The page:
Admiral Sir John Fisher was the leading figure behind the considerable reforms that took place in the Royal Navy before and during the First World War. Britain was engaged in a costly naval arms race with Imperial Germany during the Fisher era of 1904-1919. The controversial admiral surrounded himself with a network of followers who were tangential to the success and continuation of many of his reforms. This network has been termed the ‘Fishpond’. It is often seen as a valuable resource for Fisher, enabling him to realize his organizational reforms. On the other hand, derogatory perspectives also prevail, as a ‘Syndicate of Discontent’ was formed to oppose Fisher’s designs. This article examines the role of the Fishpond in relation to the official institutions of the RN. Who were the most influential officers in the Fishpond and how did their careers evolve under Fisher’s patronage? What were their roles in carrying out Fisher’s reforms? Finally, how effective was the Fishpond in general as a ‘tool’ in the reform process of the RN, especially in the face of the fierce internal opposition to it?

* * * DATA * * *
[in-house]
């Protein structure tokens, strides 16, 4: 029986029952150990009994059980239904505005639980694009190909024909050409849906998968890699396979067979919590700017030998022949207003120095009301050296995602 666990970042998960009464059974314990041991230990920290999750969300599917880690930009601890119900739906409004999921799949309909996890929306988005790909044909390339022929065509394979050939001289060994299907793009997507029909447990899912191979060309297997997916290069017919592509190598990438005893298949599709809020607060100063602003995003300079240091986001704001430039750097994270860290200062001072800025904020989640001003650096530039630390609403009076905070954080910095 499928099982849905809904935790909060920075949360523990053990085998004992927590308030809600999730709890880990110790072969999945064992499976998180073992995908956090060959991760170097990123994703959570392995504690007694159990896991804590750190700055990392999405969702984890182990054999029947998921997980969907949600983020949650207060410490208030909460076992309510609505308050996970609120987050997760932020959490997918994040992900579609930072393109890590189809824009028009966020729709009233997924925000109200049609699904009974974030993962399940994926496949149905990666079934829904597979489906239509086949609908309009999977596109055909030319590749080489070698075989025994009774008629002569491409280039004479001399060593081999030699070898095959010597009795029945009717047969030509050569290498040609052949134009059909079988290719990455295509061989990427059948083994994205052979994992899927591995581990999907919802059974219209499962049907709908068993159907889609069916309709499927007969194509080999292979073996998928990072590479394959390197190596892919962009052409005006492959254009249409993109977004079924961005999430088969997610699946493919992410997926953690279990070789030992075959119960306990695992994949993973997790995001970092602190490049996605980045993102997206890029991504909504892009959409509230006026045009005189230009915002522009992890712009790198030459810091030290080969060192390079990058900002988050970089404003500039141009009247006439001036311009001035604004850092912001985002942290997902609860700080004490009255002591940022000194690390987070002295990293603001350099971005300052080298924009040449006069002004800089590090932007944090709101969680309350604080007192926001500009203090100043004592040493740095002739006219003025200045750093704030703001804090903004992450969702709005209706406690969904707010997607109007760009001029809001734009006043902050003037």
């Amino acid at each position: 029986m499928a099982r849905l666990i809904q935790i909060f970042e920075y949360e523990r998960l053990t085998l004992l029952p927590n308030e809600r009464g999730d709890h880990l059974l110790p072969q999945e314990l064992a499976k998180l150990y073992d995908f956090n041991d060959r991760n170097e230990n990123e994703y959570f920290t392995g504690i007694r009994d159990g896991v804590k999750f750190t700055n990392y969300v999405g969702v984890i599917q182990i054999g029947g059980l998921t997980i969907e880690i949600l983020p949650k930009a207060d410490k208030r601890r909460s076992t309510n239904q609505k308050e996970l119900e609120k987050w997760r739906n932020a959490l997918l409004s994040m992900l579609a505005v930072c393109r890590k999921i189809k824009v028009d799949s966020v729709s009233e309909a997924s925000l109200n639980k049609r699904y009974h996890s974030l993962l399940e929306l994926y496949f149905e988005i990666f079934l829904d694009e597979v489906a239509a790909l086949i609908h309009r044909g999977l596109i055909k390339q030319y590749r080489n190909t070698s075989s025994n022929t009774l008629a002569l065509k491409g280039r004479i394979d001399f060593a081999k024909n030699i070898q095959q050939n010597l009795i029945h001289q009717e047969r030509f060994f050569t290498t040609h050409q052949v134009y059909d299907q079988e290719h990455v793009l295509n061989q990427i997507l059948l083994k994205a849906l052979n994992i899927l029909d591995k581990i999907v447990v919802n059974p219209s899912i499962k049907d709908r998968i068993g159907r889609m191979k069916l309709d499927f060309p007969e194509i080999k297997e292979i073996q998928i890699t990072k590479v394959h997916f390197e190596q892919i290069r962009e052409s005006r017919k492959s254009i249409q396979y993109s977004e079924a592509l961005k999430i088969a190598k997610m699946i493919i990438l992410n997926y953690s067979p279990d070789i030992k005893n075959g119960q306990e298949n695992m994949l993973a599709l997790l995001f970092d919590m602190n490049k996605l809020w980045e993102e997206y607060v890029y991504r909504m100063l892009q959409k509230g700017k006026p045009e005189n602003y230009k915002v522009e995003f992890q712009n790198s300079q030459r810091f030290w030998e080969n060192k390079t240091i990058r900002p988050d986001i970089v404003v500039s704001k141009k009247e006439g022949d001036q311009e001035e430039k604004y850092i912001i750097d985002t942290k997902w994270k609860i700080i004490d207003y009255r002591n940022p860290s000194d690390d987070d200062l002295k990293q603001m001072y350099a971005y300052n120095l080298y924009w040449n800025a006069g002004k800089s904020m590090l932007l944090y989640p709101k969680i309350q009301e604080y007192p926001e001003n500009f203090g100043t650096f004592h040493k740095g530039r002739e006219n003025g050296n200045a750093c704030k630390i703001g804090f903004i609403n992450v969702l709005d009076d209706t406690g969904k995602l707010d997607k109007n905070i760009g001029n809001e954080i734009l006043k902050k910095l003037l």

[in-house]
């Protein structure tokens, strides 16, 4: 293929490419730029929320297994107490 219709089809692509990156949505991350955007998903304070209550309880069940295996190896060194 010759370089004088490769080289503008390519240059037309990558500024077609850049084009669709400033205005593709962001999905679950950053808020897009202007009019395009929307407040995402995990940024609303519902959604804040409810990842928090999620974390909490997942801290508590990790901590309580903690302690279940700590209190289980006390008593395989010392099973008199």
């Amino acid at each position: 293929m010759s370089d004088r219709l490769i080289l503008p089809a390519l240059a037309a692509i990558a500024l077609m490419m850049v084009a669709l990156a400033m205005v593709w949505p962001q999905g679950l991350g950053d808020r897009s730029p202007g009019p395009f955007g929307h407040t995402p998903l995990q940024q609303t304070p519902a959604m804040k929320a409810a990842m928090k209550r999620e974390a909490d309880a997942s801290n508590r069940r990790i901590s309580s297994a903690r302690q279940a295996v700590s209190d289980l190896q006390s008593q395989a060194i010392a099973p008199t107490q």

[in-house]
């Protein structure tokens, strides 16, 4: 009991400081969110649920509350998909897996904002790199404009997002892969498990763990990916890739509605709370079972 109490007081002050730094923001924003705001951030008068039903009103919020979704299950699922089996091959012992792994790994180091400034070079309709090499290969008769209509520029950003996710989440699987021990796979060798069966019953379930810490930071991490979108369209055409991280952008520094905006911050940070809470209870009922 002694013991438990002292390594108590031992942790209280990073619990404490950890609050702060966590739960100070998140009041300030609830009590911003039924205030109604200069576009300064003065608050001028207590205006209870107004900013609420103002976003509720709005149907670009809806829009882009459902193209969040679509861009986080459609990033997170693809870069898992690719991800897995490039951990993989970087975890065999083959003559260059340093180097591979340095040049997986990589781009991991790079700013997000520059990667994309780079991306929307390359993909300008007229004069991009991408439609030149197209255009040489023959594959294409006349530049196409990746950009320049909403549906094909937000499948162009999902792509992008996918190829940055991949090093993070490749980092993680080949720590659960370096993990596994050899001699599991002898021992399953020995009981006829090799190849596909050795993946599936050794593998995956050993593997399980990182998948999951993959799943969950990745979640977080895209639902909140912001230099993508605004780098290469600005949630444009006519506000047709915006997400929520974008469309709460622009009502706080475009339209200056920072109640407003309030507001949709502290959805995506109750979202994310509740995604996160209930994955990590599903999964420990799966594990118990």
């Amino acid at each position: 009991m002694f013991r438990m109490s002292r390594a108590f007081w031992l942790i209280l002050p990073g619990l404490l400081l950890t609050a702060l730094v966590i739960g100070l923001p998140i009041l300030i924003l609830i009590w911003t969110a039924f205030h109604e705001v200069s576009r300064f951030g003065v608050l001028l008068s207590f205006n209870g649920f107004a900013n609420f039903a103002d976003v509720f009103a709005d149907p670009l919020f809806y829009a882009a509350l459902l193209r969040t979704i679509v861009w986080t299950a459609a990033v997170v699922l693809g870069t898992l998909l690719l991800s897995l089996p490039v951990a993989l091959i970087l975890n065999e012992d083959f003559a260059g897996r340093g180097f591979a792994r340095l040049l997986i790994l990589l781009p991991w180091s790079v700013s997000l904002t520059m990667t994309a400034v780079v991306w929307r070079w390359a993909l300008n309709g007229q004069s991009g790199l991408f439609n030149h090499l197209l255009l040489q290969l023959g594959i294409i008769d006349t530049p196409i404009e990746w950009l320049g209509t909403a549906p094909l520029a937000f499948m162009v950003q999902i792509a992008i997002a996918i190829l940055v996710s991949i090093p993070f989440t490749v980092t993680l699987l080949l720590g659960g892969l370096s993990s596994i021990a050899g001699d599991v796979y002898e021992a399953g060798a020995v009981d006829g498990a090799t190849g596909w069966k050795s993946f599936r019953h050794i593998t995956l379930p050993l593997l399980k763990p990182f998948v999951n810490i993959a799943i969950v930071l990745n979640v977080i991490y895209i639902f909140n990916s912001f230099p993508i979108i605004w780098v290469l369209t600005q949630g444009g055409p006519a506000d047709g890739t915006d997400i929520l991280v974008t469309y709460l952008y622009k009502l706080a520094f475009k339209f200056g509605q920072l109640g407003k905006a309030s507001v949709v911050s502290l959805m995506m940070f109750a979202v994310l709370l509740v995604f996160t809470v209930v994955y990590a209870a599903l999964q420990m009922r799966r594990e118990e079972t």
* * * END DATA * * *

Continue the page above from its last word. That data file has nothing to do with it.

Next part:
|Julkaisu||International Journal of Naval History|
|Tila||Julkaistu - 2023|
|OKM-julkaisutyyppi||B1 Artikkeli tiedelehdessä|